Say what you will about the Cecil Hotel and its reputation, the century-old building itself was a piece of Calgary’s architectural heritage. After decades of disrepair, it needed to be demolished, especially after being ravaged by the 2013 flood. A piece of it, however, will live on – eventually.
— Neil Zeller (@Neil_Zee) December 8, 2015
— PM Signs (@PMSigns) August 17, 2015
Before the Cecil Hotel was torn down, its neon sign was carefully removed and sent for refurbishment, storage, and eventually part of the East Village redevelopment as an art piece.
Classic neon signs are a wonderful part of history that needs to be cherished and saved. Las Vegas has a great boneyard of old signs. So does Vancouver, and Edmonton. What about Calgary? You’ll find some vintage signs in the Glenbow Museum and at Gasonline Alley in Heritage Park.
Despite the Cecil sign coming down, there are still about a dozen gorgeous, classic, and neon signs dotting the city’s skyline. Here are some of the best vintage signs in Calgary that are still up.
While the hotel was removed to make way for the National Music Centre, the façade and sign were saved. Once the NMC was sufficiently built, the King Eddy sign was reinstalled in 2015.
The best new restaurant in Canada took a vintage Calgary restaurant sign and slapped their own neon name on top of it.
For more than 50 years this sign has stood above the Bowness bake shop known for homemade bread and other daily delights.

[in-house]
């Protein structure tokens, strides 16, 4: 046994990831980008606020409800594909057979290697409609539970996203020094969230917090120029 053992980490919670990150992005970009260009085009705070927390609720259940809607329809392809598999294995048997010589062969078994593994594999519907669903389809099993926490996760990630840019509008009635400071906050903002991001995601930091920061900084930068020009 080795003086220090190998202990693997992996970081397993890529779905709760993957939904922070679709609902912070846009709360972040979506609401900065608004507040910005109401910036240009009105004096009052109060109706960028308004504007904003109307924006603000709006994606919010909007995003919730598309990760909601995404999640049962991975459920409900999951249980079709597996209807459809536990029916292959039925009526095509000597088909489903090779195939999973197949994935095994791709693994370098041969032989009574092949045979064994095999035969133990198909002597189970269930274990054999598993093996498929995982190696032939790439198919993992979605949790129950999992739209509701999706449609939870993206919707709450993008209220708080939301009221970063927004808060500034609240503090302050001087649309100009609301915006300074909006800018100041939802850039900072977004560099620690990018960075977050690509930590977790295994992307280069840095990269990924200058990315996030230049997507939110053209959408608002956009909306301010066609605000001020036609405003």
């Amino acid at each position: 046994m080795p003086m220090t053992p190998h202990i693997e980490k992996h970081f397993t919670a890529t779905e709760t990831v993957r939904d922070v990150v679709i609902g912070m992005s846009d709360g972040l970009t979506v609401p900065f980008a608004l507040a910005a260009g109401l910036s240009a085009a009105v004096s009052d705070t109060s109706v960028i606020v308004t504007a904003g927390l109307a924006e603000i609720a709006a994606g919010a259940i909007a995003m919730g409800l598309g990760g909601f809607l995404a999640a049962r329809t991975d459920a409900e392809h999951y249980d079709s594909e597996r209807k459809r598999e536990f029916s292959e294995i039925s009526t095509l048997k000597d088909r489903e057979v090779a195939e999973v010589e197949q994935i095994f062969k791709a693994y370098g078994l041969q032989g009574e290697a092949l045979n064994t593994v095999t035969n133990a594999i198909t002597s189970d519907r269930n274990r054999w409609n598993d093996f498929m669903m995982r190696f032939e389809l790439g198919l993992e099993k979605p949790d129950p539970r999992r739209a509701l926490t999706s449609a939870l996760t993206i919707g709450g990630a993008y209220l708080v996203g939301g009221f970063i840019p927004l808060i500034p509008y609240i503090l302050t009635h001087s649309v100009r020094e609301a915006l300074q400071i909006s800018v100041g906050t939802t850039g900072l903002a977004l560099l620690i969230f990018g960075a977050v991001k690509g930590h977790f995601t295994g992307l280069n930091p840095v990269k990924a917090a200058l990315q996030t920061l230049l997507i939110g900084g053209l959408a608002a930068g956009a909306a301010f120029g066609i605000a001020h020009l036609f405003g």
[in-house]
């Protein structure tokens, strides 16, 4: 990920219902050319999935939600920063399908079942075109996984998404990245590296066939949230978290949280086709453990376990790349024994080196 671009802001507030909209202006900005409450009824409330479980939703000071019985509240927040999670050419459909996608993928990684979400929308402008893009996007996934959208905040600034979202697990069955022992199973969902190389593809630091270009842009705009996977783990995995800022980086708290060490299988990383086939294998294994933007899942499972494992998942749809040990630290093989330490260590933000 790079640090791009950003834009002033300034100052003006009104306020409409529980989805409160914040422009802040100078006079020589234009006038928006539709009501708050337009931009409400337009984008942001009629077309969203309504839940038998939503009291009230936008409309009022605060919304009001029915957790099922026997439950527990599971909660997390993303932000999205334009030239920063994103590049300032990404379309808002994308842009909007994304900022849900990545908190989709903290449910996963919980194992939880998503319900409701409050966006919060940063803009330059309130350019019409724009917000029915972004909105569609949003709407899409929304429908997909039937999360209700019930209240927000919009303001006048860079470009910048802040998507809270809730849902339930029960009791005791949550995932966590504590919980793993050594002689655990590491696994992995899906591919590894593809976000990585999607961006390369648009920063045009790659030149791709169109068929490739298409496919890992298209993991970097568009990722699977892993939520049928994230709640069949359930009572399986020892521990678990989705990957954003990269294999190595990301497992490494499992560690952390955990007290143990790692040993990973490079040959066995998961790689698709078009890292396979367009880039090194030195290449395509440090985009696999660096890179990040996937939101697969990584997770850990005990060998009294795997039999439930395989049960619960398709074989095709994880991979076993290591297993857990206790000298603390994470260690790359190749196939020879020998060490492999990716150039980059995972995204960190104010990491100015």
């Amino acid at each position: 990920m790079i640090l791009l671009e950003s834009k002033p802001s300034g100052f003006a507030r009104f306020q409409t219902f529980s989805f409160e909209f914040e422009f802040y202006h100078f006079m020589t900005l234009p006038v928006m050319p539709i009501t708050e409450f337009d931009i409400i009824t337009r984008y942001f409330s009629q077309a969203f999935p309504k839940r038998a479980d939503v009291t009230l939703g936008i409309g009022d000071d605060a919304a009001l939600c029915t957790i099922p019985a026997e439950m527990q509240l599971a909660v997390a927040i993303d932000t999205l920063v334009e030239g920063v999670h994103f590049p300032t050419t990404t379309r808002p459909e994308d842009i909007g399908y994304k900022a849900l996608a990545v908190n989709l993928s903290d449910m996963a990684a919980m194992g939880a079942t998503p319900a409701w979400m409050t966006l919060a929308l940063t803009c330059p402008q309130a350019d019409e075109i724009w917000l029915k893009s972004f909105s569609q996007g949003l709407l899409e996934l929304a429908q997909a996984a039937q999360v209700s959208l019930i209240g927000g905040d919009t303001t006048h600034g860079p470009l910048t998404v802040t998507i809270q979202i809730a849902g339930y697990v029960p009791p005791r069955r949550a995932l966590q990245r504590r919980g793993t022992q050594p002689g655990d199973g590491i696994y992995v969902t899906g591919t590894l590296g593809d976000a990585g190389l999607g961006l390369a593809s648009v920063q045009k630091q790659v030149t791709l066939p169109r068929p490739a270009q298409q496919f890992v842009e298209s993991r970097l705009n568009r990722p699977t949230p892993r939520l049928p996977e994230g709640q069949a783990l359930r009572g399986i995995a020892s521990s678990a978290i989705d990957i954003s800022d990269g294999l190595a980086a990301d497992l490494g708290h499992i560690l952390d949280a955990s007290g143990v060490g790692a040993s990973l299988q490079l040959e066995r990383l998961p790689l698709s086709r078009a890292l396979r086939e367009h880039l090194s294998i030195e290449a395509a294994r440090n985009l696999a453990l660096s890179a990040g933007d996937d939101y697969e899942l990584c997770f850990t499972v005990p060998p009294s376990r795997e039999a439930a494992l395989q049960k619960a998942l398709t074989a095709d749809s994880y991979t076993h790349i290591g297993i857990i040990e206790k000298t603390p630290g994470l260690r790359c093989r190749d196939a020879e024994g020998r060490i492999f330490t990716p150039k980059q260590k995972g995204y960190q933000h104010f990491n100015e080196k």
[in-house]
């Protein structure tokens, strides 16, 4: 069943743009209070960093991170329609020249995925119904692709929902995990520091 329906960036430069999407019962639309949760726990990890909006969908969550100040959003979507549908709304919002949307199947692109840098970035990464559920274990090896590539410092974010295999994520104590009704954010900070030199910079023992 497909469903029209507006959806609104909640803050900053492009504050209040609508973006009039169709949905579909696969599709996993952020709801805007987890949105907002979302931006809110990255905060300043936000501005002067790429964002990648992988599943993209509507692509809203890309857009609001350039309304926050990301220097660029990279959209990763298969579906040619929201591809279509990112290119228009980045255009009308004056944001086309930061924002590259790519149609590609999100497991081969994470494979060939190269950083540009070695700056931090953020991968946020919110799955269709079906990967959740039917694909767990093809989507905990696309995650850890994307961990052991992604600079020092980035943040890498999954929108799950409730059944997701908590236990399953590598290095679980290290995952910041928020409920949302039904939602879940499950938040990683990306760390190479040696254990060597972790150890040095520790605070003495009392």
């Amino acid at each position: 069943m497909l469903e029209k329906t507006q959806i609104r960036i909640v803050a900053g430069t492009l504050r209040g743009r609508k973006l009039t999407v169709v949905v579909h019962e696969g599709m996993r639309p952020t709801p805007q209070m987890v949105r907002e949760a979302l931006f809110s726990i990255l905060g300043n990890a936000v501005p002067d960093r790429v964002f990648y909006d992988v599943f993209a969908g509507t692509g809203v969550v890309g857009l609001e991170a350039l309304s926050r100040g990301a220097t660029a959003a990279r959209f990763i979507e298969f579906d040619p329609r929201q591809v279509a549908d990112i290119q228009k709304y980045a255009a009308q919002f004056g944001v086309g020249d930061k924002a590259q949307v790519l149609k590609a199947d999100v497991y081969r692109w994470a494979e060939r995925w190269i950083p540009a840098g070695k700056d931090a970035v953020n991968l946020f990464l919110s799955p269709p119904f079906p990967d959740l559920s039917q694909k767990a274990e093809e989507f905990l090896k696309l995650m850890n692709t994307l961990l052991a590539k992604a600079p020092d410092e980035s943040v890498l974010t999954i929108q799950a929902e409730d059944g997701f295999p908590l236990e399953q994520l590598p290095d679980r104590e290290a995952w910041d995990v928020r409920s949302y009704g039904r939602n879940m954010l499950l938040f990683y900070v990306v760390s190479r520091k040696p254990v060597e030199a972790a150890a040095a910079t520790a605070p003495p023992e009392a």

This commercial block on Centre St North used to be home to Tigerstedt Photo Studios. It’s been a rumoured target for redevelopment for years, but the 1930s art deco sign remains.
This Ramsey neighborhood ice cream shop dates back to the late 1930s. That awesome sign was installed in 1957 and still shines in the summer nights.
The sign on 17th Avenue SE is still there, but the restaurant is not. Instead of 4 Seas, you’ll find Blue Diamond in the old spot.
Old school five pin bowling alley on 17th Ave SE with the perfect sign to match.
Built in 1914, this hotel originally shared the space with a bar, café, barbershop and cigar stand. Calgary City Council designated the building a Municipal Historic Resource in February 2008 and it is currently being prepared as a new venue for commercial and office tenants.
When shoppe is spelled with two Ps and an E, you know you’re dealing with vintage. This Marda Loop favourite still has the original weathered sign on the corner of 42nd Avenue and 20th Street SW.
Calgary’s oldest collision company opened in 1939. By 1946, they needed more space and moved to 17th Ave just west of Mcleod. Economy Glass is now in that original Superior spot and both businesses are still run by the Viner family 70+ years later.
The ownership may have changed, they may have gotten Interac to pay for your shakes and burgers, but that vintage blue and white lettering is as classic as it was when it went up in 1964.
This neon sign on Centre Street N first went up in 1983 and has been a glowing key to the city ever since.
Didn’t matter that this shop is on Macleod Trail, they still went with the Mc.
The Cecil Hotel joins this classic sign in storage. In 2010, this 17th Avenue SE sign was taken down as the trailer court was developed into a mall. The sign has yet to reappear.